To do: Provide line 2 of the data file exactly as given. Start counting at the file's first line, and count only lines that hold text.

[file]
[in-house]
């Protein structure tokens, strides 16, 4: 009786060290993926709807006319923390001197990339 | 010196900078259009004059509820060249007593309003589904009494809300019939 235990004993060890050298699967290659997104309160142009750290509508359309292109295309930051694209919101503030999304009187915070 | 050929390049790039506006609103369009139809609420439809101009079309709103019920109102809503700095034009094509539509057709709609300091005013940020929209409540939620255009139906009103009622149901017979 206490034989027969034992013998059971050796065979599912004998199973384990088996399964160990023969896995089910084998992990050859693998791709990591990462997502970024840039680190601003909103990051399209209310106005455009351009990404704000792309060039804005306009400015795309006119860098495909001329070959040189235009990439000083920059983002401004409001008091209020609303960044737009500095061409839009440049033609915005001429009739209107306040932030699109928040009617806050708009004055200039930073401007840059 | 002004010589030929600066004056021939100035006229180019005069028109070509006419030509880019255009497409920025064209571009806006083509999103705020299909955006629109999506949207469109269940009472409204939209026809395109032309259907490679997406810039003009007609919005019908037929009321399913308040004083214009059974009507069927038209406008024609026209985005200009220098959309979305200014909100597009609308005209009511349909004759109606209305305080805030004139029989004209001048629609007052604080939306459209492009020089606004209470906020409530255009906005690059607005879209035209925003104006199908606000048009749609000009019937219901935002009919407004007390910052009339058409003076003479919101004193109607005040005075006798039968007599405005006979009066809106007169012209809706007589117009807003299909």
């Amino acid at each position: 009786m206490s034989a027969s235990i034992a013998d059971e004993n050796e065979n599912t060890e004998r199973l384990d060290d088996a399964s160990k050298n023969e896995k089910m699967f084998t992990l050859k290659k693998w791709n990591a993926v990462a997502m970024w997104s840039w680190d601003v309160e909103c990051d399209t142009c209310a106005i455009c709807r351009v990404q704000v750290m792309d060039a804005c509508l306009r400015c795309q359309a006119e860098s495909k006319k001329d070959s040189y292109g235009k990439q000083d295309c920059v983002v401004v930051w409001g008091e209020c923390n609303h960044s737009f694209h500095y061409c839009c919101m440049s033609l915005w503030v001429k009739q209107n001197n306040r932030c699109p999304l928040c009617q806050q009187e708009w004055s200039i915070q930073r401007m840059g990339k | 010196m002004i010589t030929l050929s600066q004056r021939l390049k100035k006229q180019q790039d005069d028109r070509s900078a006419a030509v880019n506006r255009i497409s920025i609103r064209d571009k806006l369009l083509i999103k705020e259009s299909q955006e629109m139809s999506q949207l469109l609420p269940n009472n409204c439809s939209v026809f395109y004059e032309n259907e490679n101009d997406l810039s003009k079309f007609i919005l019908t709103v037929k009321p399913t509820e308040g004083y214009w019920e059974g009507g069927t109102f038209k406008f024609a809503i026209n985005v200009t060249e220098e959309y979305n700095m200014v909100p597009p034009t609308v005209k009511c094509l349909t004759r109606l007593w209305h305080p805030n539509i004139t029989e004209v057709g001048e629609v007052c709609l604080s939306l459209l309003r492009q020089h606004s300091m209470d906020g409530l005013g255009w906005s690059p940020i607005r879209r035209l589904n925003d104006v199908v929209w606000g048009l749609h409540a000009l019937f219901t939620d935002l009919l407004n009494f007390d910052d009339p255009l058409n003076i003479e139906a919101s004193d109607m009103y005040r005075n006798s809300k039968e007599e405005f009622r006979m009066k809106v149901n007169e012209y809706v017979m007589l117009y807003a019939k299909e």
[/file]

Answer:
């Protein structure tokens, strides 16, 4: 009786060290993926709807006319923390001197990339 | 010196900078259009004059509820060249007593309003589904009494809300019939 235990004993060890050298699967290659997104309160142009750290509508359309292109295309930051694209919101503030999304009187915070 | 050929390049790039506006609103369009139809609420439809101009079309709103019920109102809503700095034009094509539509057709709609300091005013940020929209409540939620255009139906009103009622149901017979 206490034989027969034992013998059971050796065979599912004998199973384990088996399964160990023969896995089910084998992990050859693998791709990591990462997502970024840039680190601003909103990051399209209310106005455009351009990404704000792309060039804005306009400015795309006119860098495909001329070959040189235009990439000083920059983002401004409001008091209020609303960044737009500095061409839009440049033609915005001429009739209107306040932030699109928040009617806050708009004055200039930073401007840059 | 002004010589030929600066004056021939100035006229180019005069028109070509006419030509880019255009497409920025064209571009806006083509999103705020299909955006629109999506949207469109269940009472409204939209026809395109032309259907490679997406810039003009007609919005019908037929009321399913308040004083214009059974009507069927038209406008024609026209985005200009220098959309979305200014909100597009609308005209009511349909004759109606209305305080805030004139029989004209001048629609007052604080939306459209492009020089606004209470906020409530255009906005690059607005879209035209925003104006199908606000048009749609000009019937219901935002009919407004007390910052009339058409003076003479919101004193109607005040005075006798039968007599405005006979009066809106007169012209809706007589117009807003299909």